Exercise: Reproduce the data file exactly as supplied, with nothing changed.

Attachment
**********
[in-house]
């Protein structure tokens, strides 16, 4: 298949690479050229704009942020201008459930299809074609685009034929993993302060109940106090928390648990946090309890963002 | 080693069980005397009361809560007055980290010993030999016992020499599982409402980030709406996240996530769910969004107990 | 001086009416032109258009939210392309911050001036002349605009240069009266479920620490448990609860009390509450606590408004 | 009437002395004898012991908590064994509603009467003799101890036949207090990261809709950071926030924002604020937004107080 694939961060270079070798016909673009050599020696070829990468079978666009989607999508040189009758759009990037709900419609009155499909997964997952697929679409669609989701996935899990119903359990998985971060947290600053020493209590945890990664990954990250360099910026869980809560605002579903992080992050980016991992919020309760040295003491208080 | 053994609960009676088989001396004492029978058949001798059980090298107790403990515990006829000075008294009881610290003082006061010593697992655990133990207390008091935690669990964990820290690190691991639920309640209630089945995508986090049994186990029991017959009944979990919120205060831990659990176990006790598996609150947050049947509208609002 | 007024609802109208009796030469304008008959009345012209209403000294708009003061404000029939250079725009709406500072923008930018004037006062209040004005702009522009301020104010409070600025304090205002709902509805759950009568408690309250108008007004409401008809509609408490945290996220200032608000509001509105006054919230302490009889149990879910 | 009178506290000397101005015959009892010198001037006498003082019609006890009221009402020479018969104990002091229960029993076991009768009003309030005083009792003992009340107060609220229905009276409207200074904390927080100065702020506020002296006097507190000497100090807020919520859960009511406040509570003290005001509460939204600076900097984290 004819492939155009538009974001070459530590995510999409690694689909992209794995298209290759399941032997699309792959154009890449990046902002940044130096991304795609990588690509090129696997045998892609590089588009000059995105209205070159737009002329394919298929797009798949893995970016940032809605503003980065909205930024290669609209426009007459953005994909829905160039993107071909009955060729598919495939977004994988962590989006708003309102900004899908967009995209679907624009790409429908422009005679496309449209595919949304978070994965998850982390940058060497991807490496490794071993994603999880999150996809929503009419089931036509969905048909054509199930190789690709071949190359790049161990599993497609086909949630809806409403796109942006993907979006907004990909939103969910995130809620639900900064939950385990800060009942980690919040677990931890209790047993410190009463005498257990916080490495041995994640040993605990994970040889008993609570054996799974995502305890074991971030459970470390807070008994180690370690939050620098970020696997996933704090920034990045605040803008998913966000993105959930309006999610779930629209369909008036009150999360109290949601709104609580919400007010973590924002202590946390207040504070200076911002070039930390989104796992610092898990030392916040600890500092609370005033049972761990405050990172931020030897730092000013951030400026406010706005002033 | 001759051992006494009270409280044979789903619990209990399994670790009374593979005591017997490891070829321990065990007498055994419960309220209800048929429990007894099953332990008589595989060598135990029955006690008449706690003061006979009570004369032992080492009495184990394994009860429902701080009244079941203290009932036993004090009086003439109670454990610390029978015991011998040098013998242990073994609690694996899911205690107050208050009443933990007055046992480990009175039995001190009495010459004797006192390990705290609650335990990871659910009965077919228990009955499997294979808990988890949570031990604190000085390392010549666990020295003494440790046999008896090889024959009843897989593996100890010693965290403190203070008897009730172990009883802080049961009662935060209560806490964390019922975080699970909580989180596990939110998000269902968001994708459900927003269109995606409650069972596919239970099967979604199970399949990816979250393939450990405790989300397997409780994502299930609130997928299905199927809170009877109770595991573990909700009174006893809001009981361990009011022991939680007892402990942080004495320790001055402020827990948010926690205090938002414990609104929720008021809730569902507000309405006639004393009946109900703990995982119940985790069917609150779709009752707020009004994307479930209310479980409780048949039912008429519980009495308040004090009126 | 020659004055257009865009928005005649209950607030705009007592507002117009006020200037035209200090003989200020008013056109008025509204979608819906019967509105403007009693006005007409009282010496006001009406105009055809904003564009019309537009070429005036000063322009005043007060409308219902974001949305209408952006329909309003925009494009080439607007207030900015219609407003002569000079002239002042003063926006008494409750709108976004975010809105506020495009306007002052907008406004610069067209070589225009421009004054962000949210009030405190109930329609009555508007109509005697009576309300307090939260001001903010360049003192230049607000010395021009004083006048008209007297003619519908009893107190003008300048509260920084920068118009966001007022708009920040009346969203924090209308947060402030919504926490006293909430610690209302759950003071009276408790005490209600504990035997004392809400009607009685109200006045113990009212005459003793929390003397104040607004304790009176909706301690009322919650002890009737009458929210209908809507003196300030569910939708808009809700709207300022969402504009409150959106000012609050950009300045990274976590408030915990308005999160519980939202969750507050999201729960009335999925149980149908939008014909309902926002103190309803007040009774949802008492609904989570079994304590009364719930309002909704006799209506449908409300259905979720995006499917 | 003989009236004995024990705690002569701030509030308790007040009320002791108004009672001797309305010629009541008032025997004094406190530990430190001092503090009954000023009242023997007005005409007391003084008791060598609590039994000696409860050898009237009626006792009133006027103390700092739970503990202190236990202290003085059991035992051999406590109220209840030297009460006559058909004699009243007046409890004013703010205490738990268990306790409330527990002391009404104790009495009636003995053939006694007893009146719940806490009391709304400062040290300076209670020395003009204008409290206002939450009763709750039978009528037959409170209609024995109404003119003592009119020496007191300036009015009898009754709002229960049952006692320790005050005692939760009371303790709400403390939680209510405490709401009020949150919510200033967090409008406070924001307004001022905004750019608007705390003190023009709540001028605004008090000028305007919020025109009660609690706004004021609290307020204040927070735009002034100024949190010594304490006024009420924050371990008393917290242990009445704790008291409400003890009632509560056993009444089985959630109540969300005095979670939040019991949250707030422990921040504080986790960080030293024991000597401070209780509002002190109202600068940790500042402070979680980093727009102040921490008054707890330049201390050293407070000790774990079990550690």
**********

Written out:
[in-house]
């Protein structure tokens, strides 16, 4: 298949690479050229704009942020201008459930299809074609685009034929993993302060109940106090928390648990946090309890963002 | 080693069980005397009361809560007055980290010993030999016992020499599982409402980030709406996240996530769910969004107990 | 001086009416032109258009939210392309911050001036002349605009240069009266479920620490448990609860009390509450606590408004 | 009437002395004898012991908590064994509603009467003799101890036949207090990261809709950071926030924002604020937004107080 694939961060270079070798016909673009050599020696070829990468079978666009989607999508040189009758759009990037709900419609009155499909997964997952697929679409669609989701996935899990119903359990998985971060947290600053020493209590945890990664990954990250360099910026869980809560605002579903992080992050980016991992919020309760040295003491208080 | 053994609960009676088989001396004492029978058949001798059980090298107790403990515990006829000075008294009881610290003082006061010593697992655990133990207390008091935690669990964990820290690190691991639920309640209630089945995508986090049994186990029991017959009944979990919120205060831990659990176990006790598996609150947050049947509208609002 | 007024609802109208009796030469304008008959009345012209209403000294708009003061404000029939250079725009709406500072923008930018004037006062209040004005702009522009301020104010409070600025304090205002709902509805759950009568408690309250108008007004409401008809509609408490945290996220200032608000509001509105006054919230302490009889149990879910 | 009178506290000397101005015959009892010198001037006498003082019609006890009221009402020479018969104990002091229960029993076991009768009003309030005083009792003992009340107060609220229905009276409207200074904390927080100065702020506020002296006097507190000497100090807020919520859960009511406040509570003290005001509460939204600076900097984290 004819492939155009538009974001070459530590995510999409690694689909992209794995298209290759399941032997699309792959154009890449990046902002940044130096991304795609990588690509090129696997045998892609590089588009000059995105209205070159737009002329394919298929797009798949893995970016940032809605503003980065909205930024290669609209426009007459953005994909829905160039993107071909009955060729598919495939977004994988962590989006708003309102900004899908967009995209679907624009790409429908422009005679496309449209595919949304978070994965998850982390940058060497991807490496490794071993994603999880999150996809929503009419089931036509969905048909054509199930190789690709071949190359790049161990599993497609086909949630809806409403796109942006993907979006907004990909939103969910995130809620639900900064939950385990800060009942980690919040677990931890209790047993410190009463005498257990916080490495041995994640040993605990994970040889008993609570054996799974995502305890074991971030459970470390807070008994180690370690939050620098970020696997996933704090920034990045605040803008998913966000993105959930309006999610779930629209369909008036009150999360109290949601709104609580919400007010973590924002202590946390207040504070200076911002070039930390989104796992610092898990030392916040600890500092609370005033049972761990405050990172931020030897730092000013951030400026406010706005002033 | 001759051992006494009270409280044979789903619990209990399994670790009374593979005591017997490891070829321990065990007498055994419960309220209800048929429990007894099953332990008589595989060598135990029955006690008449706690003061006979009570004369032992080492009495184990394994009860429902701080009244079941203290009932036993004090009086003439109670454990610390029978015991011998040098013998242990073994609690694996899911205690107050208050009443933990007055046992480990009175039995001190009495010459004797006192390990705290609650335990990871659910009965077919228990009955499997294979808990988890949570031990604190000085390392010549666990020295003494440790046999008896090889024959009843897989593996100890010693965290403190203070008897009730172990009883802080049961009662935060209560806490964390019922975080699970909580989180596990939110998000269902968001994708459900927003269109995606409650069972596919239970099967979604199970399949990816979250393939450990405790989300397997409780994502299930609130997928299905199927809170009877109770595991573990909700009174006893809001009981361990009011022991939680007892402990942080004495320790001055402020827990948010926690205090938002414990609104929720008021809730569902507000309405006639004393009946109900703990995982119940985790069917609150779709009752707020009004994307479930209310479980409780048949039912008429519980009495308040004090009126 | 020659004055257009865009928005005649209950607030705009007592507002117009006020200037035209200090003989200020008013056109008025509204979608819906019967509105403007009693006005007409009282010496006001009406105009055809904003564009019309537009070429005036000063322009005043007060409308219902974001949305209408952006329909309003925009494009080439607007207030900015219609407003002569000079002239002042003063926006008494409750709108976004975010809105506020495009306007002052907008406004610069067209070589225009421009004054962000949210009030405190109930329609009555508007109509005697009576309300307090939260001001903010360049003192230049607000010395021009004083006048008209007297003619519908009893107190003008300048509260920084920068118009966001007022708009920040009346969203924090209308947060402030919504926490006293909430610690209302759950003071009276408790005490209600504990035997004392809400009607009685109200006045113990009212005459003793929390003397104040607004304790009176909706301690009322919650002890009737009458929210209908809507003196300030569910939708808009809700709207300022969402504009409150959106000012609050950009300045990274976590408030915990308005999160519980939202969750507050999201729960009335999925149980149908939008014909309902926002103190309803007040009774949802008492609904989570079994304590009364719930309002909704006799209506449908409300259905979720995006499917 | 003989009236004995024990705690002569701030509030308790007040009320002791108004009672001797309305010629009541008032025997004094406190530990430190001092503090009954000023009242023997007005005409007391003084008791060598609590039994000696409860050898009237009626006792009133006027103390700092739970503990202190236990202290003085059991035992051999406590109220209840030297009460006559058909004699009243007046409890004013703010205490738990268990306790409330527990002391009404104790009495009636003995053939006694007893009146719940806490009391709304400062040290300076209670020395003009204008409290206002939450009763709750039978009528037959409170209609024995109404003119003592009119020496007191300036009015009898009754709002229960049952006692320790005050005692939760009371303790709400403390939680209510405490709401009020949150919510200033967090409008406070924001307004001022905004750019608007705390003190023009709540001028605004008090000028305007919020025109009660609690706004004021609290307020204040927070735009002034100024949190010594304490006024009420924050371990008393917290242990009445704790008291409400003890009632509560056993009444089985959630109540969300005095979670939040019991949250707030422990921040504080986790960080030293024991000597401070209780509002002190109202600068940790500042402070979680980093727009102040921490008054707890330049201390050293407070000790774990079990550690």